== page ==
With the rapid technological advancements in the past few years, the world noticed China, the US, Japan and South Korea becoming the top countries in terms of the usage of robots. But in India also, many companies are adopting such alternative options to human workers.
India is going through a digital revolution and the robotics sector’s growth is considered quite promising in the country. For example, India’s revenue is expected to grow at a 6.52% annual rate (CAGR 2023-2027), resulting in a market volume of $915.50 million by 2027.
But more use of robots and smart machines could trigger the idea that at some point they will replace humans, making the unemployment issue worse than ever in the country.
The rise of robots or smart tech has baffled many including now-Twitter boss Elon Musk, who once said: “Robots will be able to do everything better than us.”
Smart machines changing the work environment would be a problem for lower-skilled workers who aren’t able to retrain for new jobs and it could cause lower wages in a world dependent on robots. According to some studies, this could make income equality much worse.
But many economists argue that automation will also create new jobs and to support the growth, IT companies, customer services, and advanced manufacturing industries would hire more employees.
A UN report also stated that AI, 3D printers, and other innovations are generally designed to excel at a very specific set of tasks, and they will rarely be able to substitute an entire occupation.
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A 2013 study highlighted that almost half of all jobs in the US are in danger of being automated in the next 20 years including transportation, logistics, and administrative support.
Another study claimed that up to 20 million manufacturing jobs around the world could be replaced by robots by 2030, while about 1.7 million manufacturing jobs have already been lost to robots since 2000, including 400,000 in Europe, 260,000 in the US, and 550,000 in China.
The transformation has been happening in the world more vigorously since the pandemic. According to reports, in the US people were replaced by robots used in restaurants and smart machines checking the temperature at airports.
In North California, toll collectors were replaced by smart machines. Similarly, companies closed call centres employing human customer-service agents and turned to chatbots.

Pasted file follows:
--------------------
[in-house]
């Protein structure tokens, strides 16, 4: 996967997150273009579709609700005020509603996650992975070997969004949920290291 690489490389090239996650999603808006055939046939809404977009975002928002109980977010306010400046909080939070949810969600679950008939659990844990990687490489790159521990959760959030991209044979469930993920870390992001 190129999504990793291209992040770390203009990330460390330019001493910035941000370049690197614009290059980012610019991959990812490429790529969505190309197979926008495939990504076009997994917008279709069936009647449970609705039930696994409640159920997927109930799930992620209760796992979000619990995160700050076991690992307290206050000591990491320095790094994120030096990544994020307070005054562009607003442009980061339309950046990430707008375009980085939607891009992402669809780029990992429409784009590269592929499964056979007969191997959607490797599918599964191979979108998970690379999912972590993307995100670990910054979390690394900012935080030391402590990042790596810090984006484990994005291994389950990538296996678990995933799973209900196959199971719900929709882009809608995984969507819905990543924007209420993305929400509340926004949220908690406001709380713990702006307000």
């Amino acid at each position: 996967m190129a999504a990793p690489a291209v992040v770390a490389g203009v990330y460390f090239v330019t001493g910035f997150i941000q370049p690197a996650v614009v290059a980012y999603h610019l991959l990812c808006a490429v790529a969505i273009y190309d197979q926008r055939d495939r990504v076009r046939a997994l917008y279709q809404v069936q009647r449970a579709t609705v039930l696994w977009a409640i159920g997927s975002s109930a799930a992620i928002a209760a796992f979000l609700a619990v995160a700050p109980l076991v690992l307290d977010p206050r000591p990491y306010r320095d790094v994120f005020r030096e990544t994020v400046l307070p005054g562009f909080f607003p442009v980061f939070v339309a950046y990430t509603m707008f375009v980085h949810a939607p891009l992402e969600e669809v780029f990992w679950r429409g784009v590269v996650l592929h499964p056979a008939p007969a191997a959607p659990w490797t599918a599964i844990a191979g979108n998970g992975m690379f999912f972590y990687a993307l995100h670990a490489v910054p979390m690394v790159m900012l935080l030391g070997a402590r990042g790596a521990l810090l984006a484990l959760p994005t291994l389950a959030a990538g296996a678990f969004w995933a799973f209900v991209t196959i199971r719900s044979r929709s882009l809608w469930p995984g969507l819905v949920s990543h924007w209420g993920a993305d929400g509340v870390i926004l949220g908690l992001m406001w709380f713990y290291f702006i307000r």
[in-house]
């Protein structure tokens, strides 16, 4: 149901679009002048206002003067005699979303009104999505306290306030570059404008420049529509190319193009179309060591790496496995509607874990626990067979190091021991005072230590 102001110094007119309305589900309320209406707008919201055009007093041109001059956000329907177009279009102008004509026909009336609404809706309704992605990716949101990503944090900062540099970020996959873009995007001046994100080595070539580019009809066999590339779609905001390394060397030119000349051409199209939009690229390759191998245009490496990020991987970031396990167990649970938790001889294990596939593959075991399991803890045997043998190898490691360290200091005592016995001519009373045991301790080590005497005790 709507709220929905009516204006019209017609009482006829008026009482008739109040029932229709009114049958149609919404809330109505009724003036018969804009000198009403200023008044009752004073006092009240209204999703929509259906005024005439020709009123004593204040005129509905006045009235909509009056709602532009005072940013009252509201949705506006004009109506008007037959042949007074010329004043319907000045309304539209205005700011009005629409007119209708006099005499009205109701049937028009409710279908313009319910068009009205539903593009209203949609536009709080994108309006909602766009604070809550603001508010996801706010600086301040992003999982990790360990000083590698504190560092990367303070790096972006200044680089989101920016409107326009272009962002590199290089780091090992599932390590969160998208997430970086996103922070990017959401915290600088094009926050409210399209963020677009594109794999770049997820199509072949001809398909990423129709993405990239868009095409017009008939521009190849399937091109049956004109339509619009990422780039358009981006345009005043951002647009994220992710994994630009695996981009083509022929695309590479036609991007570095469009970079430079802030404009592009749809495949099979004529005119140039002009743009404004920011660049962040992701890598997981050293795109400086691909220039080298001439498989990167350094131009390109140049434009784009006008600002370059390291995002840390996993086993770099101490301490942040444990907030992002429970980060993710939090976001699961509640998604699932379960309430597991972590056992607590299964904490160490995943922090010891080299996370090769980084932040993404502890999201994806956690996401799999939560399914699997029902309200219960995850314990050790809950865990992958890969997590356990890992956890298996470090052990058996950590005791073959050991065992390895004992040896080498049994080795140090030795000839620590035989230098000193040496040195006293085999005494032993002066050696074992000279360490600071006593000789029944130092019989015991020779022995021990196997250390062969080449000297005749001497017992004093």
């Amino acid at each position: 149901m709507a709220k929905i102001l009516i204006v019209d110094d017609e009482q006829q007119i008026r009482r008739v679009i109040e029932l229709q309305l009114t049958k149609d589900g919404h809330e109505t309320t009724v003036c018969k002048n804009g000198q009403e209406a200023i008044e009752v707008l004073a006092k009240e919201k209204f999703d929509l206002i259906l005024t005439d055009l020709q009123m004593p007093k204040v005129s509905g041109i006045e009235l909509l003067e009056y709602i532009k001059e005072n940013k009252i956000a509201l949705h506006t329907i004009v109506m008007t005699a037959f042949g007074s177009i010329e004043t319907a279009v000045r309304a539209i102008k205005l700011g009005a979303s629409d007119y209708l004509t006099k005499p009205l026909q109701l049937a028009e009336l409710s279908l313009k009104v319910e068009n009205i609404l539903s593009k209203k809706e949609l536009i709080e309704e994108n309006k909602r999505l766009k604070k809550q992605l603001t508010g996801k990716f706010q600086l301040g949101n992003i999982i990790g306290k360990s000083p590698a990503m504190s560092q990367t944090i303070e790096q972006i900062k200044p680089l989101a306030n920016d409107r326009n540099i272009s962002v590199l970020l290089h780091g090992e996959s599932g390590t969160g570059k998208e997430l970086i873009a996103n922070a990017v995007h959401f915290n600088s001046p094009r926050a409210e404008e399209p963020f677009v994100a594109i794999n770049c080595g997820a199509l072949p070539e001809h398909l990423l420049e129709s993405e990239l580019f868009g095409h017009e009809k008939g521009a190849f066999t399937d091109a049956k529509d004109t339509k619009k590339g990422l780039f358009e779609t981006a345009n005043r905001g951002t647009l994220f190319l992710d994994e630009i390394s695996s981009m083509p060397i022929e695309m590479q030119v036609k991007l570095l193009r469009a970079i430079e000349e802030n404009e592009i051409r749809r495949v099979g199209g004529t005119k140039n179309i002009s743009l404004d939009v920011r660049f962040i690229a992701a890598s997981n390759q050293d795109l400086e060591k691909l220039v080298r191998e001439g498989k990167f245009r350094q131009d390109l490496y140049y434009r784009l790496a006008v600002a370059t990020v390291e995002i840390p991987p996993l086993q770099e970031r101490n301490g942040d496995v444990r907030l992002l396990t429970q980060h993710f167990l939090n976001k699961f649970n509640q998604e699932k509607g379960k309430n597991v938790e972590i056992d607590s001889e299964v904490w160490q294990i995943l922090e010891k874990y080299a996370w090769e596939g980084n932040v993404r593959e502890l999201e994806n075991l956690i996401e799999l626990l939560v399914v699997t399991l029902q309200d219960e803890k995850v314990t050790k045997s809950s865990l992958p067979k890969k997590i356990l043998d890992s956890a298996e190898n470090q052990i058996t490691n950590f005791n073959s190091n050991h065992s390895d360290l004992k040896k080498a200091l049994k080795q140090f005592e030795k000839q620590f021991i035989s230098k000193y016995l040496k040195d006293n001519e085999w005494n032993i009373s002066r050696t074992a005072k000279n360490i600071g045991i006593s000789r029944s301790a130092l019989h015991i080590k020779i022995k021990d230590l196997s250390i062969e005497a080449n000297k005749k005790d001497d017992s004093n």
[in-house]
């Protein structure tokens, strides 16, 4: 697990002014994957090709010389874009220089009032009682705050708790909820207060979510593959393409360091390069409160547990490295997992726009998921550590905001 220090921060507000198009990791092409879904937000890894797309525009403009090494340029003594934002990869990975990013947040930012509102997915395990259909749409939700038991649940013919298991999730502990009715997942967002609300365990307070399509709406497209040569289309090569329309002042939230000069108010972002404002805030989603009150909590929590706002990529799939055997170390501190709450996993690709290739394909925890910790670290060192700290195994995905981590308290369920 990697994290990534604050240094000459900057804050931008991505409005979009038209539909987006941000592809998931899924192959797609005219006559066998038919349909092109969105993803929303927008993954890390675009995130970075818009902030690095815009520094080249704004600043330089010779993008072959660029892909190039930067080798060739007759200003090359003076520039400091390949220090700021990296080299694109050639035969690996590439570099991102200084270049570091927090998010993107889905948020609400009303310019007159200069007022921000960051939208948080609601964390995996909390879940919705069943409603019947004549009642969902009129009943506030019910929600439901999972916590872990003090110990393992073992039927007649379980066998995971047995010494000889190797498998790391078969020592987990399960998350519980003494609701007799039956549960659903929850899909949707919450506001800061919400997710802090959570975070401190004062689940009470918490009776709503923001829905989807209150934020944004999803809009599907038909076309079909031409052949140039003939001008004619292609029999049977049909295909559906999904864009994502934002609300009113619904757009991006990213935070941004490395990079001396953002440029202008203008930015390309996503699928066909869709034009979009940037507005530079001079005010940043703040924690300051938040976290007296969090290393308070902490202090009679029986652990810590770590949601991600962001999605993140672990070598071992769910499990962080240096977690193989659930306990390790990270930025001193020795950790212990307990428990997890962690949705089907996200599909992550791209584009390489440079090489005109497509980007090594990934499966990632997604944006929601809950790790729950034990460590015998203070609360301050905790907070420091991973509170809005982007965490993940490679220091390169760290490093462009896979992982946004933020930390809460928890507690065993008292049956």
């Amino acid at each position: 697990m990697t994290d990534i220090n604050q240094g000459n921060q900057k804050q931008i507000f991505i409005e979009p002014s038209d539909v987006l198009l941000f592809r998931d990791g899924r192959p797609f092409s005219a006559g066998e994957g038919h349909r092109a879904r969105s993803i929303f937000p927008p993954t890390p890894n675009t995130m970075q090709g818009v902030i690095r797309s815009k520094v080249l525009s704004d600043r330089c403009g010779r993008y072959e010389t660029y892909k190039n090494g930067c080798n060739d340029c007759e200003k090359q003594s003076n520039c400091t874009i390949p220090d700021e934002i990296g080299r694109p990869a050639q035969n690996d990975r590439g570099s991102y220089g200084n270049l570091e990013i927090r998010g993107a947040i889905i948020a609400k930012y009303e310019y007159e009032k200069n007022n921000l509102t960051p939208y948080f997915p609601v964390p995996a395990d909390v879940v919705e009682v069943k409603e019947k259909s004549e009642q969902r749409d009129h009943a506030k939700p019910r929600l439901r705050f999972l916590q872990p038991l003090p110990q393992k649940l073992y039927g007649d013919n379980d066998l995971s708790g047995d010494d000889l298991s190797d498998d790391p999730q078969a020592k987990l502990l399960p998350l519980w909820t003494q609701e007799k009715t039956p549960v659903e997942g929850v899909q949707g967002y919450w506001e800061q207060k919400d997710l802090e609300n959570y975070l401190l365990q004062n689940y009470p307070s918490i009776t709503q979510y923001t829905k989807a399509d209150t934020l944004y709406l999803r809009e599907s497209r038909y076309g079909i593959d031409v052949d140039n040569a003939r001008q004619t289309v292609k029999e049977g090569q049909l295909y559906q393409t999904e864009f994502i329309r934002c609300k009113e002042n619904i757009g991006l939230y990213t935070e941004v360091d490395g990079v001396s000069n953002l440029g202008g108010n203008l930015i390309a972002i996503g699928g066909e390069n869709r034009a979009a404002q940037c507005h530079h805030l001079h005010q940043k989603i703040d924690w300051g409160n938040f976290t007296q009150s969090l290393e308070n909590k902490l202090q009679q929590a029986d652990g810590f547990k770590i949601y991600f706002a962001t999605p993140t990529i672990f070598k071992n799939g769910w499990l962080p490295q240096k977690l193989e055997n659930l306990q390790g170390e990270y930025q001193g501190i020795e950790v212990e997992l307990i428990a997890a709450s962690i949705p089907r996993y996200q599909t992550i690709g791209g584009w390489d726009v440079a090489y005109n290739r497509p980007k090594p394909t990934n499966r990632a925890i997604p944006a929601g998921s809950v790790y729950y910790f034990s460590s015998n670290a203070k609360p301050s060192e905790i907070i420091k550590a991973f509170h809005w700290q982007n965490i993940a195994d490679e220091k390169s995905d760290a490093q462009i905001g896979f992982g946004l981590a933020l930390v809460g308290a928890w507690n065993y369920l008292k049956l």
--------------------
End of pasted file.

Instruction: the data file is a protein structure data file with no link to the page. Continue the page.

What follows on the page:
Regarding this, Rob Thomas, senior vice president of cloud and data platform at IBM, earlier said: “I really think this is a new normal–the pandemic accelerated what was going to happen anyway.”
Considering how India is moving ahead with the adoption of technologies, News18 spoke to a researcher to find out whether such technological advancements will cause a concerning unemployment issue in the future, in a country with a huge working population.
Trisha Ray from Delhi’s Observer Research Foundation (ORF) believes that robots see the most potential in automating tasks that are repetitive, such as stocking shelves, or those that require extensive amounts of time and lead to exhaustion, such as lengthy surgical procedures. But, according to her, such smart tech should also be deployed in a way that protects human dignity.
“Even in a ‘robot’s world’, there is still a role for people. This is true, especially in roles that involve care, such as health workers,” Ray added.
However, she talked about large retailers automating their warehouses and logistics such as Flipkart’s announcement of a Rs 3,600-crore investment for three automated fulfilment centres. She believes that while restricting such investments won’t be the solution, the government can play a role here.
Ray said: “The role of the government is equally to create, strengthen and regularly patch the social safety net to protect those who are most vulnerable and link skilling initiatives with industry demand so that workers can be future-ready. Workforces of the future will have to constantly learn, and update their skills – to an extent, we already see this happening in other emerging tech sectors where professionals must be lifelong students to stay ahead of the curve.”
The researcher believes that the possible impact may provide a great foundation for Indian policymakers and highlighted the following:
- Those displaced by automation can find other jobs, even if they pay less in the short term, which makes the case for reskilling programmes so that displacement does not result in a worse quality of life for people.
- In South Korea’s case, the Robot Tax may have created a balance between disincentives (taxes) and incentives (lower long-term resource costs) to prevent automation from ravaging the labour market.
According to Ray, it is important to understand that other countries have their own policies, such as National Robotics Initiative in the US, China released its 5-year development plan for the robotics industry, and Japan has New Robot Strategy (2015). So, she pointed out that “one major vacuum we do need to address is our lack of a robotics policy”.
However, the debate over whether robots will cause unemployment issues is not yet settled, and it won’t be until India, as well as other countries, spend a few more years into the automation revolution era to find out the real-time impact across the sectors.
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